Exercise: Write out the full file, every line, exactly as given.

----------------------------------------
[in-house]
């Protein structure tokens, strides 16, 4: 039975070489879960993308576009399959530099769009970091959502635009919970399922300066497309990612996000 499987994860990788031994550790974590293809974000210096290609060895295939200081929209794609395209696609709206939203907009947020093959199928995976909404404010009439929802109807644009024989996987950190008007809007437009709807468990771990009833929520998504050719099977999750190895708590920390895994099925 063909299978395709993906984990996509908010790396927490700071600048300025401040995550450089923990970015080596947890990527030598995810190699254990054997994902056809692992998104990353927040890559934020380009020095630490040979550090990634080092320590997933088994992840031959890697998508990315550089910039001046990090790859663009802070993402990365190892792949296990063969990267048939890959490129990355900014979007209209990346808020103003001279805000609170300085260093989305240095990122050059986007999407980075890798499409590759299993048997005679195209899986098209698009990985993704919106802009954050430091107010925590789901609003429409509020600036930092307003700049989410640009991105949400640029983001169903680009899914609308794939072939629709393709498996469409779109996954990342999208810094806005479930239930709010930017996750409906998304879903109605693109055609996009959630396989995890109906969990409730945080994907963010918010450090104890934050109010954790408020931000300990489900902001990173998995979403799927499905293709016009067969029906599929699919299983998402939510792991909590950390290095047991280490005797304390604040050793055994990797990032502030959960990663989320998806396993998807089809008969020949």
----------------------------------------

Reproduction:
[in-house]
């Protein structure tokens, strides 16, 4: 039975070489879960993308576009399959530099769009970091959502635009919970399922300066497309990612996000 499987994860990788031994550790974590293809974000210096290609060895295939200081929209794609395209696609709206939203907009947020093959199928995976909404404010009439929802109807644009024989996987950190008007809007437009709807468990771990009833929520998504050719099977999750190895708590920390895994099925 063909299978395709993906984990996509908010790396927490700071600048300025401040995550450089923990970015080596947890990527030598995810190699254990054997994902056809692992998104990353927040890559934020380009020095630490040979550090990634080092320590997933088994992840031959890697998508990315550089910039001046990090790859663009802070993402990365190892792949296990063969990267048939890959490129990355900014979007209209990346808020103003001279805000609170300085260093989305240095990122050059986007999407980075890798499409590759299993048997005679195209899986098209698009990985993704919106802009954050430091107010925590789901609003429409509020600036930092307003700049989410640009991105949400640029983001169903680009899914609308794939072939629709393709498996469409779109996954990342999208810094806005479930239930709010930017996750409906998304879903109605693109055609996009959630396989995890109906969990409730945080994907963010918010450090104890934050109010954790408020931000300990489900902001990173998995979403799927499905293709016009067969029906599929699919299983998402939510792991909590950390290095047991280490005797304390604040050793055994990797990032502030959960990663989320998806396993998807089809008969020949």